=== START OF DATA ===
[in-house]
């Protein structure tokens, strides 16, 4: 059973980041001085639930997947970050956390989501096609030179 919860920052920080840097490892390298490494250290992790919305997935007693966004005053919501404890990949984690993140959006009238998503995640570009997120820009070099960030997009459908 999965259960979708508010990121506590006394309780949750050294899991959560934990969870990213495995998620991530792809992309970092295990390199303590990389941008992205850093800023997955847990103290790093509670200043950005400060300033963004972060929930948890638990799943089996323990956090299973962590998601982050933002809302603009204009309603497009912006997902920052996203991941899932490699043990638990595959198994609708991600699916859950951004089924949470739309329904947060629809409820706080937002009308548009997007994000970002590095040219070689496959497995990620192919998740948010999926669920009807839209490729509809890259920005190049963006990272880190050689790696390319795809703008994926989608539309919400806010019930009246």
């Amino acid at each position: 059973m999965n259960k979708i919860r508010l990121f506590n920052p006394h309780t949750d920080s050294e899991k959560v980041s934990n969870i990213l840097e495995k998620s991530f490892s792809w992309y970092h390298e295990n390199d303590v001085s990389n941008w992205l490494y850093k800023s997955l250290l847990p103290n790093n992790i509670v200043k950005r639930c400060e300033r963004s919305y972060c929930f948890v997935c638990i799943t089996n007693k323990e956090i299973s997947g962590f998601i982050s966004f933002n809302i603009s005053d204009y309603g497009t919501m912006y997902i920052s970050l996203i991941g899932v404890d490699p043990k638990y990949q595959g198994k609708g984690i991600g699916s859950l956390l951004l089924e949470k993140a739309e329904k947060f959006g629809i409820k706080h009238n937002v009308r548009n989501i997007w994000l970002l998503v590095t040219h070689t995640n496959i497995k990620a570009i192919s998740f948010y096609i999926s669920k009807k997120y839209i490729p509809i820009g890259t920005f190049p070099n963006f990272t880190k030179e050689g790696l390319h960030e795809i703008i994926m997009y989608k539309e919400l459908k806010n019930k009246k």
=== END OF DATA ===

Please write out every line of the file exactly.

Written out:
[in-house]
């Protein structure tokens, strides 16, 4: 059973980041001085639930997947970050956390989501096609030179 919860920052920080840097490892390298490494250290992790919305997935007693966004005053919501404890990949984690993140959006009238998503995640570009997120820009070099960030997009459908 999965259960979708508010990121506590006394309780949750050294899991959560934990969870990213495995998620991530792809992309970092295990390199303590990389941008992205850093800023997955847990103290790093509670200043950005400060300033963004972060929930948890638990799943089996323990956090299973962590998601982050933002809302603009204009309603497009912006997902920052996203991941899932490699043990638990595959198994609708991600699916859950951004089924949470739309329904947060629809409820706080937002009308548009997007994000970002590095040219070689496959497995990620192919998740948010999926669920009807839209490729509809890259920005190049963006990272880190050689790696390319795809703008994926989608539309919400806010019930009246």
């Amino acid at each position: 059973m999965n259960k979708i919860r508010l990121f506590n920052p006394h309780t949750d920080s050294e899991k959560v980041s934990n969870i990213l840097e495995k998620s991530f490892s792809w992309y970092h390298e295990n390199d303590v001085s990389n941008w992205l490494y850093k800023s997955l250290l847990p103290n790093n992790i509670v200043k950005r639930c400060e300033r963004s919305y972060c929930f948890v997935c638990i799943t089996n007693k323990e956090i299973s997947g962590f998601i982050s966004f933002n809302i603009s005053d204009y309603g497009t919501m912006y997902i920052s970050l996203i991941g899932v404890d490699p043990k638990y990949q595959g198994k609708g984690i991600g699916s859950l956390l951004l089924e949470k993140a739309e329904k947060f959006g629809i409820k706080h009238n937002v009308r548009n989501i997007w994000l970002l998503v590095t040219h070689t995640n496959i497995k990620a570009i192919s998740f948010y096609i999926s669920k009807k997120y839209i490729p509809i820009g890259t920005f190049p070099n963006f990272t880190k030179e050689g790696l390319h960030e795809i703008i994926m997009y989608k539309e919400l459908k806010n019930k009246k």